How ‘Smart Tech’ Masks an Emerging Era of Corporate Control
"Harvesting data requires the technical ability and social authority to probe things, people, and places. Control systems are fueled by data, which allows for more granular, more effective, and more instantaneous command over those same things, people, and places. Smart tech is the offspring of both imperatives."
Cybervetting job applicants on social media: the new normal?
"Our research, using an online survey with 482 participants, investigates young people’s concerns with their publicly available social media data being used in the context of job hiring. Grounded in stakeholder theory, we analyze the relationship between young people’s concerns with social media screening and their gender, job seeking status, privacy concerns, and social media use. We find that young people are generally not comfortable with social media screening. A key finding of this research is that concern for privacy for public information on social media cannot be fully explained by some “traditional” variables in privacy research. The research extends stakeholder theory to identify how social media data ethics should be inextricably linked to organizational practices. The findings have theoretical implications for a rich conceptualization of stakeholders in an age of social media and practical implications for organizations engaging in cybervetting."
Before Adopting New Technologies, We Must Define the Common Good
"Canada (and the rest of the world) faces an opportunity: to avoid (or halt) the harmful effects of digital control and techno-social engineering, regulators must garner more public interest in the ways that technologies shape public life. Wrestling with the effects of technology, its wide reach and impact provides opportunity to foster more inclusive and engaged consultations about the environmental, health, social, cultural and democratic implications of powerful technologies such as AI and digital platforms. Here, there is excitement as much as risk in searching for the right formats to find, define and debate the common good."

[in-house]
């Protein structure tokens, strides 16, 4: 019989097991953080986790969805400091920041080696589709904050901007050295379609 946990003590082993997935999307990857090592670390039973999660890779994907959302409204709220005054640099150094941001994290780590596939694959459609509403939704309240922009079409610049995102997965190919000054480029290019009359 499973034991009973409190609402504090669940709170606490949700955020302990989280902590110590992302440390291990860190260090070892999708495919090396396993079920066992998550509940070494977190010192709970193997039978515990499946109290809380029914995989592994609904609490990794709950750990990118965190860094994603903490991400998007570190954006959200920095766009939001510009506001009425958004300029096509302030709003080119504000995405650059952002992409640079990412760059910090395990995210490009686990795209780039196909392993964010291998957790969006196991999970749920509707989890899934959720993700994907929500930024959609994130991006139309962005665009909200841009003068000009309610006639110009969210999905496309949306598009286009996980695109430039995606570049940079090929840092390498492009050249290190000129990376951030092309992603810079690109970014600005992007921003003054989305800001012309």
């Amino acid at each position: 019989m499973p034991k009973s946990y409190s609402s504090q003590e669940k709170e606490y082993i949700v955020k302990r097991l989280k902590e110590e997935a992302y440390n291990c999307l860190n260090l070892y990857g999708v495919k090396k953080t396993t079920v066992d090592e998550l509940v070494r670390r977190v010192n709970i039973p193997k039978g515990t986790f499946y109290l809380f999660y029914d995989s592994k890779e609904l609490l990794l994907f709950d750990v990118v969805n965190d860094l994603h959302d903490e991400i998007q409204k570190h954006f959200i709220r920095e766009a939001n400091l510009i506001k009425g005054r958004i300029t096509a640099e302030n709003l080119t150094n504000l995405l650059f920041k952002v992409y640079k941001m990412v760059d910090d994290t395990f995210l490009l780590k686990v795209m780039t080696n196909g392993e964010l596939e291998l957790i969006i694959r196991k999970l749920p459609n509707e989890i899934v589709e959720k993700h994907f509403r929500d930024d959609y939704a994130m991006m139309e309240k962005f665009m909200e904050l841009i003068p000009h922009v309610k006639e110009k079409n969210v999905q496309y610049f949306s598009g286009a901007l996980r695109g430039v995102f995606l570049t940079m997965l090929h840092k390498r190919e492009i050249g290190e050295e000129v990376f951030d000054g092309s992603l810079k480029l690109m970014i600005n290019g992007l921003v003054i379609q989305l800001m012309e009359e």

How Artificial Intelligence Can Turn Us Into Bigots
An intriguing thought: AI can devleop it's own pseudoscience.
"While the computing involved in AI is often incomprehensibly vast and fast, it always rests upon foundations of simplifying, quantifying, and generalising. And that’s okay: it’s how engineers traditionally solve problems, by breaking them down into simple parts, simplifying where necessary, and building in safety margins to account for inaccuracies."
The case for an AI that puts nature and ethics first, not humans
"...concern is growing that we are surrendering to a paradigm of “forced reductionism” (to borrow a term from former MIT Media Lab director Joi Ito), shoehorning ourselves into a purely mechanistic, utilitarian model of technology. As AI becomes more and more powerful and invasive, it may inevitably change our world to align with these very design principles. The consequence might be a world full of “monochrome societies,” as Infineon CEO Dr. Reinhard Pless puts it."
This Company Is Using Racially-Biased Algorithms to Select Jurors
"Momus Analytics' predictive scoring system is using race to grade potential jurors on vague qualities like "leadership" and "personal responsibility.""
Beyond a Human Rights-based approach to AI Governance: Promise, Pitfalls, Plea